Bank of Mexico
The Bank of Mexico
or the Banco De Mexico as it’s known in Spanish is the central bank
of Mexico, based out of Mexico City. It was established in 1925 and is currently governed by economist Guillermo Ortiz Martinez the former Mexican ambassador to the International Monetary Fund. He replaced Miguel Mancera in 1998. He is also part of the international “Group of Thirty,” a faction of powerful people in regards to the world economy. The bank’s current stance on economic policy is to keep the interest rates at around 7.5% and the general banking system remains strong with profitable privatization and $85 billion dollars in reserves according to 2006 figures. It has significantly improved since the 1994 crisis.
Up until 2008 to control interest rates they used a unique method known as the Corto, where they left the banking system short of its daily monetary demand
when warranted. It now mimics the Federal Reserve Bank in the United Sates.
The Bank of Mexico issues the PESO currency
, which is subdivided in to 100 centavos. They use the common system of bank notes and coins as follows: Banknotes: $20, $50, $100, $200, $500, $1000; Coins: 50˘, $1, $2, $5, $10; They also rarely use the 5˘, 10˘, 20˘, $20, $50, $100 set of coins.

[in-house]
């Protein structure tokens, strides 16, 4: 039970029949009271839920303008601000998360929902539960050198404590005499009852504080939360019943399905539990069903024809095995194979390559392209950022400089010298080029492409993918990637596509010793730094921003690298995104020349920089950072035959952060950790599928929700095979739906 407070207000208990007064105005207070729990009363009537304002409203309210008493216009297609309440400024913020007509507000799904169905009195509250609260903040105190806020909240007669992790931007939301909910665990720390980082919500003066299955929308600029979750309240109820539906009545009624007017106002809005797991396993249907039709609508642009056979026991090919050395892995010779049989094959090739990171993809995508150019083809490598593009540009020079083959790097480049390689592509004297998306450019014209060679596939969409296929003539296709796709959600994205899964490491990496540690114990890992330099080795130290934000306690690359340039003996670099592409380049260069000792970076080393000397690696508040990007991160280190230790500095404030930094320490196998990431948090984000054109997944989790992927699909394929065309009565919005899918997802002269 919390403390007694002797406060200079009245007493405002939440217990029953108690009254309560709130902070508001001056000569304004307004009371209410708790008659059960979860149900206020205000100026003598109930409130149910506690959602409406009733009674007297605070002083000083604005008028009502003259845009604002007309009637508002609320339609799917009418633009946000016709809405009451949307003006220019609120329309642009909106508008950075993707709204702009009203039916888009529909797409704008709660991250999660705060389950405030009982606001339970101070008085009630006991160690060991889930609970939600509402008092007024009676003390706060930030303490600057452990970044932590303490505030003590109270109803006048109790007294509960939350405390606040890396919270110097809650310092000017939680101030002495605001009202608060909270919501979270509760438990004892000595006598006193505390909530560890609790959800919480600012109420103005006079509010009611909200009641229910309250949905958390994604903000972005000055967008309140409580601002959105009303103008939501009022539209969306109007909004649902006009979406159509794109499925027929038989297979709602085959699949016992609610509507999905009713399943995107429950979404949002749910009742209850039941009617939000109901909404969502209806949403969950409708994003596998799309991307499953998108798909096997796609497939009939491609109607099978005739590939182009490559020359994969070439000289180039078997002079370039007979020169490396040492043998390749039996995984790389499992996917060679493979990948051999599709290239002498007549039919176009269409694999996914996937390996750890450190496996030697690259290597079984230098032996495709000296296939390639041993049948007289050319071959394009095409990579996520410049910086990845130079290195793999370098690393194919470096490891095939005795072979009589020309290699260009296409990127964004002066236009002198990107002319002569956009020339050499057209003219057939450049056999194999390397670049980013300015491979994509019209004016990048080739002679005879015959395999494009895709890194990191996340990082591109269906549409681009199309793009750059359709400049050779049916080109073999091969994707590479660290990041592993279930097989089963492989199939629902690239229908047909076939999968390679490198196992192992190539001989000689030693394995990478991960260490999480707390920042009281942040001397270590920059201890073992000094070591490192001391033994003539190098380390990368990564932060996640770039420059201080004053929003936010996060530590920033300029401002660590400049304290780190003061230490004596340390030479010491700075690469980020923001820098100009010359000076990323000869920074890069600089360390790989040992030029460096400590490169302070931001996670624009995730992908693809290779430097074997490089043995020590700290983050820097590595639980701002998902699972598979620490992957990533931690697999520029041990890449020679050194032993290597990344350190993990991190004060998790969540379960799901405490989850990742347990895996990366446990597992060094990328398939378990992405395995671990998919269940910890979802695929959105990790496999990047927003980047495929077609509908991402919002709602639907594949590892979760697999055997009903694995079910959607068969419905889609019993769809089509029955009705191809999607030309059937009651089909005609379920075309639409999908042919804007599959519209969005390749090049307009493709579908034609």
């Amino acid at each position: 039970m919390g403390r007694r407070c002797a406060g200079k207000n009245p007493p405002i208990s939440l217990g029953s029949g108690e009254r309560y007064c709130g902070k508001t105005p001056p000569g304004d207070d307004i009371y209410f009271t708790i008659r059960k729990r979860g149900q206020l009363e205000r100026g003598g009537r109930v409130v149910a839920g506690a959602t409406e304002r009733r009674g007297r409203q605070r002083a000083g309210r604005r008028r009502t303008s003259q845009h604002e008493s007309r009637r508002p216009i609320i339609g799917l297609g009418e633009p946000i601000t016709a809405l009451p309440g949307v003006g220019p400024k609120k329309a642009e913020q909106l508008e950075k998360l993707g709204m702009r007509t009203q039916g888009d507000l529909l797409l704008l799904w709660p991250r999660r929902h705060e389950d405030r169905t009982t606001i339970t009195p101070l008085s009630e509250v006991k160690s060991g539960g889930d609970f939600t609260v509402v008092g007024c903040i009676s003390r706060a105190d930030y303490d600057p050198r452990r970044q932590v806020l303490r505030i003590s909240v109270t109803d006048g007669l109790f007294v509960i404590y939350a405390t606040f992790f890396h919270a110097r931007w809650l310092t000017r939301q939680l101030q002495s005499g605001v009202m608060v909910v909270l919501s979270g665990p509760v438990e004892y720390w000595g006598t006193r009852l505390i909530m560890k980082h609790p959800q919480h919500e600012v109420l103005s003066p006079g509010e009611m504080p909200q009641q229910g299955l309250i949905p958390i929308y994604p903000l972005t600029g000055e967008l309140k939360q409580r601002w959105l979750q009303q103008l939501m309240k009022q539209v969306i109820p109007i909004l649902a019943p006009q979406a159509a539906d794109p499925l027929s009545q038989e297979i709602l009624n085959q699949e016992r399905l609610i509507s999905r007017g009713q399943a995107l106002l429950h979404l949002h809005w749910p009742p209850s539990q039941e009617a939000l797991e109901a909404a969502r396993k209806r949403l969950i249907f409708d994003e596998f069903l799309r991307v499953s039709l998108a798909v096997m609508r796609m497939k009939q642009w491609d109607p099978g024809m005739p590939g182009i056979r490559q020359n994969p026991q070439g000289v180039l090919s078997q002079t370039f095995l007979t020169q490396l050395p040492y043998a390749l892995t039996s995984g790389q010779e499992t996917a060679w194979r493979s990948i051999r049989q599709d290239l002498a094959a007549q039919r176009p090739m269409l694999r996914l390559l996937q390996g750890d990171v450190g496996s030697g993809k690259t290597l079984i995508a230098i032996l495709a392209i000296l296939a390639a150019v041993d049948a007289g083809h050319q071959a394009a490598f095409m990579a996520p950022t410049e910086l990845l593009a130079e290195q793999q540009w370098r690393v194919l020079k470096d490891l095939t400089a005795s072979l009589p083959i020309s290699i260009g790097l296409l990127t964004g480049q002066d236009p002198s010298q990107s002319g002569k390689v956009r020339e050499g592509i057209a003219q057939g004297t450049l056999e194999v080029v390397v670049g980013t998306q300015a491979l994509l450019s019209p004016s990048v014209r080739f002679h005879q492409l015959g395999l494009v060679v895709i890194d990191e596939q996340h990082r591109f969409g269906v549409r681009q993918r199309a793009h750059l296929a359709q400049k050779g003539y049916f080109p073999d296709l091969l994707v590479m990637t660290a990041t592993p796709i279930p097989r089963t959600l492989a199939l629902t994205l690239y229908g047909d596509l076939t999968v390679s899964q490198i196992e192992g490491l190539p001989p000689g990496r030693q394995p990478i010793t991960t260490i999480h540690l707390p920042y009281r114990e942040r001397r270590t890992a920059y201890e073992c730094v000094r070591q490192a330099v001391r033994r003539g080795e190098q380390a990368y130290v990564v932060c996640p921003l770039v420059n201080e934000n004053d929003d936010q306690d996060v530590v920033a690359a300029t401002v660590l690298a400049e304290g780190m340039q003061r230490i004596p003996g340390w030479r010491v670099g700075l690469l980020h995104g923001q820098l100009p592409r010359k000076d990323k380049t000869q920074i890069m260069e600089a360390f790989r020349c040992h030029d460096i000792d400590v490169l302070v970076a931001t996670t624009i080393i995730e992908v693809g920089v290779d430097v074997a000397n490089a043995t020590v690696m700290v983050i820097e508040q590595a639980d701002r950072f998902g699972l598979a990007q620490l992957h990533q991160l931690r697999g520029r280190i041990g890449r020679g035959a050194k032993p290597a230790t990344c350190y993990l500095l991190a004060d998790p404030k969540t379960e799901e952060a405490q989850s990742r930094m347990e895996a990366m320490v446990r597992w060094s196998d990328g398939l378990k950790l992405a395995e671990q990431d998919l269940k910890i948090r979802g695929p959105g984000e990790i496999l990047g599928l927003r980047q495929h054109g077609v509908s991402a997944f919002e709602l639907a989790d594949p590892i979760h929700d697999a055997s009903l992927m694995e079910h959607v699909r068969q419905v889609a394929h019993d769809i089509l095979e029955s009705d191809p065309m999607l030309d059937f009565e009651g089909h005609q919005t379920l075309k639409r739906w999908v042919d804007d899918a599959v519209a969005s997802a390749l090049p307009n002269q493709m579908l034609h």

Although the Peso is no longer a nationally accepted currency in the United States some areas close to the Mexican & US border do tend to take the currency.
Despite a common view that Mexico is a very poor country they have the 12th largest economy in the world and the highest income per capita of any Latin America country. Thanks to firm control by the bank, Mexico is an emerging economy and is set to be one of the 5 largest economies by 2050, according to Goldman Sach’s
Under their financial systems policy the Bank of Mexico allow the following (for the general public and payroll/business) without the bank charging any commission or set up fees:
- The opening and maintaining of a regular account
- The issuing of a standard debit card and a free replacement when it expires or when it is worn out
- Withdrawals of cash from automated tell machines ATM
- The ability to pay for goods and services using the debit card
- A right to close the account at anytime without reason
This is similar to the United States
, United Kingdom
and similar western banks.
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